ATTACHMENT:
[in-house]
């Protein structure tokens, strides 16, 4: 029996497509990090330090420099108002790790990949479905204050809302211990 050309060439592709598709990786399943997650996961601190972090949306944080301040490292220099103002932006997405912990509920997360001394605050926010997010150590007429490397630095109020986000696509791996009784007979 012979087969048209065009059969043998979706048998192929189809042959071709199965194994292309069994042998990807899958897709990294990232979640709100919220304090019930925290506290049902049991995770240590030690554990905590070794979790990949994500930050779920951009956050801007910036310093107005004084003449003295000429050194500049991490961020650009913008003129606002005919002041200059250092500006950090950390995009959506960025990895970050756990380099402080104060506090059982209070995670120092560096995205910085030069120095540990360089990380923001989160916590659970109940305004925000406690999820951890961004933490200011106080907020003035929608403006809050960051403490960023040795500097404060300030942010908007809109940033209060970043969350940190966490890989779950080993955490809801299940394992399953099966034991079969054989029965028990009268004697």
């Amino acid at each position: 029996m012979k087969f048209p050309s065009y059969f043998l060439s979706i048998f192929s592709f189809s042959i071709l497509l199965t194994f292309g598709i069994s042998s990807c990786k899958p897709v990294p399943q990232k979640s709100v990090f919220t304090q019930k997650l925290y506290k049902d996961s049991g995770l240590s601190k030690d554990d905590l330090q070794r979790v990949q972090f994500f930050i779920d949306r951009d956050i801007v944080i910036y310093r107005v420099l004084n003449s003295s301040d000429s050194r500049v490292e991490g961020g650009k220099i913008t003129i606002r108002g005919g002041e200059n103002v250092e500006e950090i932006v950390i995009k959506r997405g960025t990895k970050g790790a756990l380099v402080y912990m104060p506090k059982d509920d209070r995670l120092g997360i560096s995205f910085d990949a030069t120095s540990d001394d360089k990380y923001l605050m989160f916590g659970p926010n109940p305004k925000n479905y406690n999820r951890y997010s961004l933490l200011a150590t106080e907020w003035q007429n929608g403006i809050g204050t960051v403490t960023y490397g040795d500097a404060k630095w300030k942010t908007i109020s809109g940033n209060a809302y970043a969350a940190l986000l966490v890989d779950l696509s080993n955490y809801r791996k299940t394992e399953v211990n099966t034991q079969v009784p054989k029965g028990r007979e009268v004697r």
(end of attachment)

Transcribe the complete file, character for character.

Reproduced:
[in-house]
């Protein structure tokens, strides 16, 4: 029996497509990090330090420099108002790790990949479905204050809302211990 050309060439592709598709990786399943997650996961601190972090949306944080301040490292220099103002932006997405912990509920997360001394605050926010997010150590007429490397630095109020986000696509791996009784007979 012979087969048209065009059969043998979706048998192929189809042959071709199965194994292309069994042998990807899958897709990294990232979640709100919220304090019930925290506290049902049991995770240590030690554990905590070794979790990949994500930050779920951009956050801007910036310093107005004084003449003295000429050194500049991490961020650009913008003129606002005919002041200059250092500006950090950390995009959506960025990895970050756990380099402080104060506090059982209070995670120092560096995205910085030069120095540990360089990380923001989160916590659970109940305004925000406690999820951890961004933490200011106080907020003035929608403006809050960051403490960023040795500097404060300030942010908007809109940033209060970043969350940190966490890989779950080993955490809801299940394992399953099966034991079969054989029965028990009268004697």
């Amino acid at each position: 029996m012979k087969f048209p050309s065009y059969f043998l060439s979706i048998f192929s592709f189809s042959i071709l497509l199965t194994f292309g598709i069994s042998s990807c990786k899958p897709v990294p399943q990232k979640s709100v990090f919220t304090q019930k997650l925290y506290k049902d996961s049991g995770l240590s601190k030690d554990d905590l330090q070794r979790v990949q972090f994500f930050i779920d949306r951009d956050i801007v944080i910036y310093r107005v420099l004084n003449s003295s301040d000429s050194r500049v490292e991490g961020g650009k220099i913008t003129i606002r108002g005919g002041e200059n103002v250092e500006e950090i932006v950390i995009k959506r997405g960025t990895k970050g790790a756990l380099v402080y912990m104060p506090k059982d509920d209070r995670l120092g997360i560096s995205f910085d990949a030069t120095s540990d001394d360089k990380y923001l605050m989160f916590g659970p926010n109940p305004k925000n479905y406690n999820r951890y997010s961004l933490l200011a150590t106080e907020w003035q007429n929608g403006i809050g204050t960051v403490t960023y490397g040795d500097a404060k630095w300030k942010t908007i109020s809109g940033n209060a809302y970043a969350a940190l986000l966490v890989d779950l696509s080993n955490y809801r791996k299940t394992e399953v211990n099966t034991q079969v009784p054989k029965g028990r007979e009268v004697r």